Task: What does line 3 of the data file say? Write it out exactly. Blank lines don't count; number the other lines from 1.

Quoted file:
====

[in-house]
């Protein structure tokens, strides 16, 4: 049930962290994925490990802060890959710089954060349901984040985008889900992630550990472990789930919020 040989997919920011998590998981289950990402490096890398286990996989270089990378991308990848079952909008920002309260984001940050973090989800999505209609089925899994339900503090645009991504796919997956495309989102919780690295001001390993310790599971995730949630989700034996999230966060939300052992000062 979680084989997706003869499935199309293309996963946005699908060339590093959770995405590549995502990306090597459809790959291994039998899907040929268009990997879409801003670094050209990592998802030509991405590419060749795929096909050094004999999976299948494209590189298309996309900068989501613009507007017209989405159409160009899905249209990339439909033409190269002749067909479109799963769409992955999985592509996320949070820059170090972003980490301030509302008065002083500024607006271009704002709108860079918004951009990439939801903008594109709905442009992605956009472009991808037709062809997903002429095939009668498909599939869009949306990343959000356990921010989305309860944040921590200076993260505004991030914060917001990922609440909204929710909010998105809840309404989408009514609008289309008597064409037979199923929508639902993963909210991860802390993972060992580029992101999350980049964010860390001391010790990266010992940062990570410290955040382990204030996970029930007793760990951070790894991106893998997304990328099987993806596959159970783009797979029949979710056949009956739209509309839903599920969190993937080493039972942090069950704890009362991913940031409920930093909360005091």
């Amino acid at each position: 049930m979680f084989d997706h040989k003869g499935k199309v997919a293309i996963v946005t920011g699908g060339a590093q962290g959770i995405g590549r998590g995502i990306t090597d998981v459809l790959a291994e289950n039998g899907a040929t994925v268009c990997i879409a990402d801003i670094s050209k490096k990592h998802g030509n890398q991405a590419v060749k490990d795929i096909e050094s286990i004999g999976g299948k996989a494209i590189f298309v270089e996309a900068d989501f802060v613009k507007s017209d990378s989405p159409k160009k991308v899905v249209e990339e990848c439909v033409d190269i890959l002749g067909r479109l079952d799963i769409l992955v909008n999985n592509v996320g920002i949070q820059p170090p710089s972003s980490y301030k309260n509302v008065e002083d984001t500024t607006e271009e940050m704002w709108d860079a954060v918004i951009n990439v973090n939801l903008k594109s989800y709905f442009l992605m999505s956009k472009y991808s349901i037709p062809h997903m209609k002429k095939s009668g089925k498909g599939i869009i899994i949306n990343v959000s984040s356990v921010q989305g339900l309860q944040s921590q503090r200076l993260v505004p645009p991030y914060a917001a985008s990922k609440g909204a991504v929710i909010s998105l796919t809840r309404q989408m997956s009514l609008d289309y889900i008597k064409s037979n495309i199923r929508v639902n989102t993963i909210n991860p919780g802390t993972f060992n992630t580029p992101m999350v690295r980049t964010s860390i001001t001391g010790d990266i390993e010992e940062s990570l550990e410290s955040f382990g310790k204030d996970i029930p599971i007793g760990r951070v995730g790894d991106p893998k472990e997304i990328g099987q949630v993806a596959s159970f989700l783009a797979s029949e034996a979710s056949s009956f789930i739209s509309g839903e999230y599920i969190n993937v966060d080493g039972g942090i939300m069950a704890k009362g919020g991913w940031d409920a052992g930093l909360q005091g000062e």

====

């Amino acid at each position: 049930m979680f084989d997706h040989k003869g499935k199309v997919a293309i996963v946005t920011g699908g060339a590093q962290g959770i995405g590549r998590g995502i990306t090597d998981v459809l790959a291994e289950n039998g899907a040929t994925v268009c990997i879409a990402d801003i670094s050209k490096k990592h998802g030509n890398q991405a590419v060749k490990d795929i096909e050094s286990i004999g999976g299948k996989a494209i590189f298309v270089e996309a900068d989501f802060v613009k507007s017209d990378s989405p159409k160009k991308v899905v249209e990339e990848c439909v033409d190269i890959l002749g067909r479109l079952d799963i769409l992955v909008n999985n592509v996320g920002i949070q820059p170090p710089s972003s980490y301030k309260n509302v008065e002083d984001t500024t607006e271009e940050m704002w709108d860079a954060v918004i951009n990439v973090n939801l903008k594109s989800y709905f442009l992605m999505s956009k472009y991808s349901i037709p062809h997903m209609k002429k095939s009668g089925k498909g599939i869009i899994i949306n990343v959000s984040s356990v921010q989305g339900l309860q944040s921590q503090r200076l993260v505004p645009p991030y914060a917001a985008s990922k609440g909204a991504v929710i909010s998105l796919t809840r309404q989408m997956s009514l609008d289309y889900i008597k064409s037979n495309i199923r929508v639902n989102t993963i909210n991860p919780g802390t993972f060992n992630t580029p992101m999350v690295r980049t964010s860390i001001t001391g010790d990266i390993e010992e940062s990570l550990e410290s955040f382990g310790k204030d996970i029930p599971i007793g760990r951070v995730g790894d991106p893998k472990e997304i990328g099987q949630v993806a596959s159970f989700l783009a797979s029949e034996a979710s056949s009956f789930i739209s509309g839903e999230y599920i969190n993937v966060d080493g039972g942090i939300m069950a704890k009362g919020g991913w940031d409920a052992g930093l909360q005091g000062e």